The phenomenon was first seen this weekend in the Bahamas, when a resident posted a video on Twitter that depicted a beach with no water. The video showed a patch of damp sand with conch shells and docks.
The Washington Post added that on Saturday, the wind on Long Island in the Bahamas was blowing from southeast to northwest, and therefore, on the north west side of the shoreline, the water was getting blown away from the shoreline.
Wayne Neely, a forecaster with the Bahamas Department of Meteorology that this particular phenomenon also took place during a 1936 hurricane affecting Acklins Island in the Bahamas.
“What happened in this case was that the low pressure of the hurricane pushed down on the water in the eye and eye wall of the hurricane which is a low pressure system at at the center of the storm,” Neely said in his post.
TIME reports that Neely states the water will return shortly. Furthermore, those who live in the area should be mindful, as the water could return abruptly.
“But in the Long Island and Exuma cases care must be taken in this case because the water often returns with even greater fury.”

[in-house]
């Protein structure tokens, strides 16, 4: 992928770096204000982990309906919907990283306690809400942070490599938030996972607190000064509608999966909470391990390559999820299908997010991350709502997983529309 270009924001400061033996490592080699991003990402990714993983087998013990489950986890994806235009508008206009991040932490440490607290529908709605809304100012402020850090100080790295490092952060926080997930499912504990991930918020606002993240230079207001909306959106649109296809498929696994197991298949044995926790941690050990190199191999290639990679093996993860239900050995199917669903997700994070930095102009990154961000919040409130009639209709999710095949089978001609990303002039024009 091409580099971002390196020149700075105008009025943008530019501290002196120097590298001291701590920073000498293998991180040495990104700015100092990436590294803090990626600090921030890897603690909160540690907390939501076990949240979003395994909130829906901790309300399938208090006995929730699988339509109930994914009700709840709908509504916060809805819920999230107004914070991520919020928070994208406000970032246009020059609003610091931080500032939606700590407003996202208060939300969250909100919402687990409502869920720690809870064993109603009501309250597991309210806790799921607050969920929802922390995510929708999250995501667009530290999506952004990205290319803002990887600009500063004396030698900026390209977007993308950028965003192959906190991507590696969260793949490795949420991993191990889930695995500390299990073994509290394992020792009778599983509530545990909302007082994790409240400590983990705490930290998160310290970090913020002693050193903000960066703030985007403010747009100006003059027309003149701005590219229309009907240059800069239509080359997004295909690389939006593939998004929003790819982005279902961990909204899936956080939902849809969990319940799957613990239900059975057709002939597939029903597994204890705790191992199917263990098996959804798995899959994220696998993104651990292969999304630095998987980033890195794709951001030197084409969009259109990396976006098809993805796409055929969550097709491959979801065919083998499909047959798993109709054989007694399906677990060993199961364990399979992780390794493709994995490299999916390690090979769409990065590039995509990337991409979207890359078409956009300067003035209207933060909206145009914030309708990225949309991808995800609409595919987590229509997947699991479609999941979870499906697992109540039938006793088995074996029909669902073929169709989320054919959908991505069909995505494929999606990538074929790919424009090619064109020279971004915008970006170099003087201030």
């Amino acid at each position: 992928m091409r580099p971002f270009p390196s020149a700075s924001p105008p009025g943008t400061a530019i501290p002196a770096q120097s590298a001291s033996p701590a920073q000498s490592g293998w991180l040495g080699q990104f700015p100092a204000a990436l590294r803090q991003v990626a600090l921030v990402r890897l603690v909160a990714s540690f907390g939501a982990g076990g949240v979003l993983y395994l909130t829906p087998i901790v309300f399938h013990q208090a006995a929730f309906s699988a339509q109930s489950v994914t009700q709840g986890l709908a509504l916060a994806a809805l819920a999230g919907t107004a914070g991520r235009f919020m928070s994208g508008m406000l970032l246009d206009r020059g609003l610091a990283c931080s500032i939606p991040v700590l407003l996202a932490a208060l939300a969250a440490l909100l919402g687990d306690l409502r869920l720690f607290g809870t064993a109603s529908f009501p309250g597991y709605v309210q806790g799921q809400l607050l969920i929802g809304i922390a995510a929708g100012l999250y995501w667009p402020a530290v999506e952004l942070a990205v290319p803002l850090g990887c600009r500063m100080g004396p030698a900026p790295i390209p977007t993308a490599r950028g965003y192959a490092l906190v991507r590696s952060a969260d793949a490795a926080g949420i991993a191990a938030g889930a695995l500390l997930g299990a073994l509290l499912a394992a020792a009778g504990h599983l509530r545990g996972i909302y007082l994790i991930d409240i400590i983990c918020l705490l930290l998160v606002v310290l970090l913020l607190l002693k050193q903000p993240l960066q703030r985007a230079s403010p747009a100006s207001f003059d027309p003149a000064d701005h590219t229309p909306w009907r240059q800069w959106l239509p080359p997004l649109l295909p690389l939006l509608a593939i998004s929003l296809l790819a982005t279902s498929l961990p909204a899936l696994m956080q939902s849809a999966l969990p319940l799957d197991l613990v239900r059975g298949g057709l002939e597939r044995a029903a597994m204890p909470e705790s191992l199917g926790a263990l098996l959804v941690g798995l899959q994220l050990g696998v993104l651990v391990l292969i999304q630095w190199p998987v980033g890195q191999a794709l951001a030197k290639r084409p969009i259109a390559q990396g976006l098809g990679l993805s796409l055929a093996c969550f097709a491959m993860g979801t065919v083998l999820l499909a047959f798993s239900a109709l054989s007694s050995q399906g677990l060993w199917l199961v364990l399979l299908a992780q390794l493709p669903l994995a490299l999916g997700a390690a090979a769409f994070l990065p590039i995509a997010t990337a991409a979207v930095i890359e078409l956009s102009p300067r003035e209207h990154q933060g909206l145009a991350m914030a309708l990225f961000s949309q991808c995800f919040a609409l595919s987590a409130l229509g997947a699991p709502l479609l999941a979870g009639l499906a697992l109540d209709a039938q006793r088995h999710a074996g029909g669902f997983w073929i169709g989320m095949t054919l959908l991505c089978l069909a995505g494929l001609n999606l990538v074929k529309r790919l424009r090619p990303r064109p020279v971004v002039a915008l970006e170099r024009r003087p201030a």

The Washington Post also adds that the jarring disappearance of the ocean could be attributed to hurricane “bulge,” referring to the centre of the storm being so low pressure that water is actually drawn upwards. People took to Twitter to Sunday to reveal that the same thing happened on the Gulf Coast of Florida.
Hurricane Irma is a violent Atlantic storm that’s began in the Caribbean Islands on Wednesday and has since made its way across Cuba, the U.S. Virgin Islands, and is currently wreaking havoc on Florida.
Two fatalities have been confirmed, and the National Hurricane Centre has been warning residents of the potential for massive storm surge taking over the streets. It’s likely that the storm will affect the Tampa-St. Petersburg region by early Monday morning.